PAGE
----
With democracy and threats to it undoubtedly one of the world’s most pressing global challenges, the focus of Notre Dame Political Scientist Jaimie Bleck’s Fulbright term was on strategies for engagement with democracy among young people in West Africa. Her host from August 2022 to June 2023 was The Jesuit University - the Center for Research and Action for Peace (CERAP) in Abidjan, Côte d’ Ivoire. There, Bleck taught research methods to masters’ level students and continued her book project on the impact of tea-drinking, social clubs (grinw) and their contribution to social capital and democratic resilience among young people in Mali.
A co-authored article based on that research is forthcoming in the American Political Science Review. With enthusiastic participation from many partners throughout Notre Dame, Bleck’s initial collaboration with CERAP expanded into several spheres.
“I was fortunate that colleagues throughout Notre Dame were incredibly supportive in helping to build on the partnership with CERAP,” she says. “For example, the Institute for Scholarship in the Liberal Arts (ISLA) awarded a research grant to political science graduate student Rasheed Ibrahim which enabled us to conduct collaborative research with the CERAP Vice President and fellow political scientist Fr. Brice Bado on youth attitudes toward foreign powers. Additionally, NDI's Jackie Oluoch-Aridi, director, Nairobi arranged and finalized an MOU with CERAP during my stay."
With that as a start, the matrix of collaborations throughout Notre Dame grew even larger during Bleck’s Fulbright term.
“Ernesto Verdeja, associate professor of peace studies and global politics in the Kroc Institute for International Peace Studies, came to Abidjan to give a talk on his research on disinformation and misinformation,” she explains. “And, Holly Rivers, associate director of the Kellogg Institute for International Studies, and I organized a virtual event on human development with two other universities—the African School of Economics (ASE) and Seeka University—as well as with French-speaking students affiliated with Kellogg.”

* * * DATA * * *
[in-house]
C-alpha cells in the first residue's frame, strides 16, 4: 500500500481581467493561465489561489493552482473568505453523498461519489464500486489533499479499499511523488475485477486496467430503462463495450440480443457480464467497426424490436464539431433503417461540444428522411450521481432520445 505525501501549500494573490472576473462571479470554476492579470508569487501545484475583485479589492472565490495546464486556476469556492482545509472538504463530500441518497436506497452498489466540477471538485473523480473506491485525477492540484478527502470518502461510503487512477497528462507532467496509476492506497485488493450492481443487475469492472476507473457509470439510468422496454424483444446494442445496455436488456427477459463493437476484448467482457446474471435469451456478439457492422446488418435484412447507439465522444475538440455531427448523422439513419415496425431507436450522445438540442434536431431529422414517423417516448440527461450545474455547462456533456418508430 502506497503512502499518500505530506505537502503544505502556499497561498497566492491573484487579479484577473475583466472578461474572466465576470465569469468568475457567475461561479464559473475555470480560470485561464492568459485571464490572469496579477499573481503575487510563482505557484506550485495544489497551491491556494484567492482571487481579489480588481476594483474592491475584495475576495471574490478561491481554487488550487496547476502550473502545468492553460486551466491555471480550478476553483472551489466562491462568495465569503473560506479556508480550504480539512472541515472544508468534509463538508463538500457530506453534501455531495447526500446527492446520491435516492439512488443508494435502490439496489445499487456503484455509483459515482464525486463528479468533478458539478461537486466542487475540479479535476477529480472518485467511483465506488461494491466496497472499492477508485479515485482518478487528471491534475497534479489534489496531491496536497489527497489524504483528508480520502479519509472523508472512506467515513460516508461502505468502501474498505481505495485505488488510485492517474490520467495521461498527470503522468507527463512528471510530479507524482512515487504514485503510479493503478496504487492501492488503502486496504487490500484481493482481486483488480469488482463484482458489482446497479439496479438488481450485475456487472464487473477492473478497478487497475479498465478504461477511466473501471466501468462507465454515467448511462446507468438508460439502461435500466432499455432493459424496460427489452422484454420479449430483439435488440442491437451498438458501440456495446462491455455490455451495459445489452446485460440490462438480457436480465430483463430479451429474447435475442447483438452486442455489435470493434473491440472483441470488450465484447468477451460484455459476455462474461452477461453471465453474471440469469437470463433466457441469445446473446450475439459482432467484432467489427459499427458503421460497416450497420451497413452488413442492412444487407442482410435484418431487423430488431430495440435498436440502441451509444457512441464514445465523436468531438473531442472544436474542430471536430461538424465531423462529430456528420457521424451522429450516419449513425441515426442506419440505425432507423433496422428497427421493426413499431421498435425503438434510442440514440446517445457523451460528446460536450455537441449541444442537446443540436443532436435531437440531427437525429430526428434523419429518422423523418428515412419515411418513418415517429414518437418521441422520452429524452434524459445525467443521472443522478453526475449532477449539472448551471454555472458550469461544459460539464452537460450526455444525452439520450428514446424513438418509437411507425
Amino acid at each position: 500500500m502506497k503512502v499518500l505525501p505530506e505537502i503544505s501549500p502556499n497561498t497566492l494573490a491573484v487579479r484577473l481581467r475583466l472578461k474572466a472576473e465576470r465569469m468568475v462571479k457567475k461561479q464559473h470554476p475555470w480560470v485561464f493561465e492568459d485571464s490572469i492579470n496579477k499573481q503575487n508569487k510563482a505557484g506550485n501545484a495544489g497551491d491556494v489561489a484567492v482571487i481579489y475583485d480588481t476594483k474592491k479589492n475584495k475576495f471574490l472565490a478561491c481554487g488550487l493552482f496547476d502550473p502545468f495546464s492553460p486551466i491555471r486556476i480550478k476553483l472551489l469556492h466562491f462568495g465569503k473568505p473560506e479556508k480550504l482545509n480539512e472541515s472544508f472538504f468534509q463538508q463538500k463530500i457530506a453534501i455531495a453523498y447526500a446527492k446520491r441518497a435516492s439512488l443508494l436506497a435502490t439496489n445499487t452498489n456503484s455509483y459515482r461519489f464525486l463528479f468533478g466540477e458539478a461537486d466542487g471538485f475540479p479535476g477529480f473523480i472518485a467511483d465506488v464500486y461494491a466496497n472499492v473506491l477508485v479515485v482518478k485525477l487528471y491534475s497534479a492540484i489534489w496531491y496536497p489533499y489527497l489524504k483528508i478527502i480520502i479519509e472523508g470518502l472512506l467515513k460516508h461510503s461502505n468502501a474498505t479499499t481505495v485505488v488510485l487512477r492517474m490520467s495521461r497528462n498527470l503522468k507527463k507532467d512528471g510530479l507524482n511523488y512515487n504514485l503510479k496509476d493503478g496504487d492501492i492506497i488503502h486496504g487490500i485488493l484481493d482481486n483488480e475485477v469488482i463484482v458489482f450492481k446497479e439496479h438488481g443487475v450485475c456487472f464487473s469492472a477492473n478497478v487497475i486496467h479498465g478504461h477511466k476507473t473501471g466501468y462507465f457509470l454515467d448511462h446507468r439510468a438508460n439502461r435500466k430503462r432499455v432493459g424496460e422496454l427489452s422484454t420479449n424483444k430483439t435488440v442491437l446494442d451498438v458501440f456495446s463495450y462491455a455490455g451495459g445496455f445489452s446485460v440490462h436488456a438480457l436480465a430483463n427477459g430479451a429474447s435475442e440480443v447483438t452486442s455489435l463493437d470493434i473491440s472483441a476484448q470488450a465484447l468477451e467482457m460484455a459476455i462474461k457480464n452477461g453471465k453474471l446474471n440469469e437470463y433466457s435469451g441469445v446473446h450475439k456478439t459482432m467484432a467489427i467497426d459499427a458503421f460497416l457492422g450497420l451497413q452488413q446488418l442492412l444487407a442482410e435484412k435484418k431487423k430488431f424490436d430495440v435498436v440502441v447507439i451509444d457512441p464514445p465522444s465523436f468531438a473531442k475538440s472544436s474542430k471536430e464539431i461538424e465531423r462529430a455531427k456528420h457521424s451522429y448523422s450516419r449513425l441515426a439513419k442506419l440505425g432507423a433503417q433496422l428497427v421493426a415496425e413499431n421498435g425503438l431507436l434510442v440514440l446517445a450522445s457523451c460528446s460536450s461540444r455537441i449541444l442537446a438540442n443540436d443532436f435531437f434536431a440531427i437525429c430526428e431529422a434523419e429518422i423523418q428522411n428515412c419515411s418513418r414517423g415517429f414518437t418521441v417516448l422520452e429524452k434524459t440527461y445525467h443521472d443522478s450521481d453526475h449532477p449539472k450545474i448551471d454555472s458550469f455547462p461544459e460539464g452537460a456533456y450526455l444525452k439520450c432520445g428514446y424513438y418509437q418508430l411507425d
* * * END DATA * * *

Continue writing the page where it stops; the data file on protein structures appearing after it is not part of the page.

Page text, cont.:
She adds that Rivers later visited to scout out potential areas of collaboration with CERAP, ASE, Seeka, and the U.S. Embassy.
Past and future ND Fulbright U.S. Scholars
There have been more than 100 Fulbright U.S. Scholar awardees at Notre Dame—faculty and administrators and across all colleges. The deadline for applications for the Fulbright U.S. Scholar Program is mid-September each year.
Two Notre Dame faculty members were successful in the Fulbright U.S. Scholar application cycle last year:
- Sarah Edmands Martin, assistant professor of visual communication design, will design an interactive digital folktale at Norway’s Univeritetet I Bergen. Learn more about her work.
- Steve Reifenberg, teaching professor of international development in the Keough School, will work with faculty and administrators at the Pontificia Universidad Católica de Chile in Santiago. Learn more about his work.
Meehan recommends that any faculty interested in a Fulbright award discuss possibilities and processes with her along with the appropriate departmental chair or dean’s office. With the essence of the Fulbright program one of scholarly exchange, Meehan also notes that NDI is eager to work with faculty who propose that the University act as a host for an existing or potential international collaborator.
“Visiting Fulbright scholars can enrich Notre Dame’s intellectual and research endeavors,” Meehan point out,” as well as help forge new international connections for our faculty and students. And there is no financial outlay for any specific faculty member, department, or college beyond providing access to facilities and programs. The Fulbright Commission underwrites the entire cost of the scholar’s visit.”
For more information on how to apply to be a Fulbright U.S. Scholar or how to host a scholar at Notre Dame, contact Dr. Geraldine Meehan.
|Notre Dame Faculty who Received Fulbright US Scholar Awards for a duration of 3 months or longer since 2016
|Mary Ellen O'Connell